I’d urge anyone wanting to create a project to read the Picture Essay chapter of David Hurn and Bill Jay’s ‘On Being a Photographer’. Admittedly, a great deal of what they suggest, I have ignored. Were I to approach the project from a different angle - from a story-telling angle most likely - I would follow their advice far more closely. The point of this article though, is to a create a project that resonates with the person wanting to create it in the first place.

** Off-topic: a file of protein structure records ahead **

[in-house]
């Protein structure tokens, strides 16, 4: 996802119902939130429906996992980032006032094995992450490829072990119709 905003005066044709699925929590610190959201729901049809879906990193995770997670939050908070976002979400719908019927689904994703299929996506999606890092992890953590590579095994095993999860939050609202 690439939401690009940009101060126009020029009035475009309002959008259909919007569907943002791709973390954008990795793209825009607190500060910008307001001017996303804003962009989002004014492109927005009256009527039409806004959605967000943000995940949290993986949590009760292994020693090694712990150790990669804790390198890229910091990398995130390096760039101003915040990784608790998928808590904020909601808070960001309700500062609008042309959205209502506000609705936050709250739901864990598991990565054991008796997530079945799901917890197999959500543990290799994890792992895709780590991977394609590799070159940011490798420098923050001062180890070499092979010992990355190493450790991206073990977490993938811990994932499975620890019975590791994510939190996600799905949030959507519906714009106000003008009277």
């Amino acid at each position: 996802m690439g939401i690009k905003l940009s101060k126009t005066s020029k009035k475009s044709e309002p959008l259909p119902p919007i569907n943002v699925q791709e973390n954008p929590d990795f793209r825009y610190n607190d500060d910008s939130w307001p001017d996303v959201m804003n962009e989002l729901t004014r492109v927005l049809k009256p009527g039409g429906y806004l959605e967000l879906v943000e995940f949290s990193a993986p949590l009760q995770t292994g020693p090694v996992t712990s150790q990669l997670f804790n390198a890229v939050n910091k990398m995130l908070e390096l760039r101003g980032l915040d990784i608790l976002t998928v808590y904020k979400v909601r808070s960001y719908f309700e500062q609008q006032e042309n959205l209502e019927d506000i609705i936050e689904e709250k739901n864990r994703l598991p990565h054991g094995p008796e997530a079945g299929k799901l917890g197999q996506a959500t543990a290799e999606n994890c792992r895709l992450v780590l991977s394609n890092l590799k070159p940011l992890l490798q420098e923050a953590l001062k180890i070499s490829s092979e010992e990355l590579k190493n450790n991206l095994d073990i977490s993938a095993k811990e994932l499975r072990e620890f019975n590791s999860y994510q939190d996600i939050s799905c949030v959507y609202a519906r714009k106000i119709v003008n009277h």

Since my requirement was to slow things down and create a connection in experienced time and space (of which the image is merely a record of that connection), I decided to set some parameters down. For a start, I was going to shoot the project on film. Not because film is better, but because to me there is a more visceral experience of working with film. For the same reason I opted to use a medium format camera, a Bronica ETRs with a 75mm lens. To keep things simple and create some sense of continuity throughout the series of images that would be created, I chose to only shoot on one film stock; Ilford Delta 400. Also, in line with the concept of connection in the real time, I opted not to use an eye-level viewfinder but rather rely on the waist-level finder. This meant any metering had/has to be done using a handheld light meter. This further amplifies the sense of occasion and, I believe, connection during the shoot.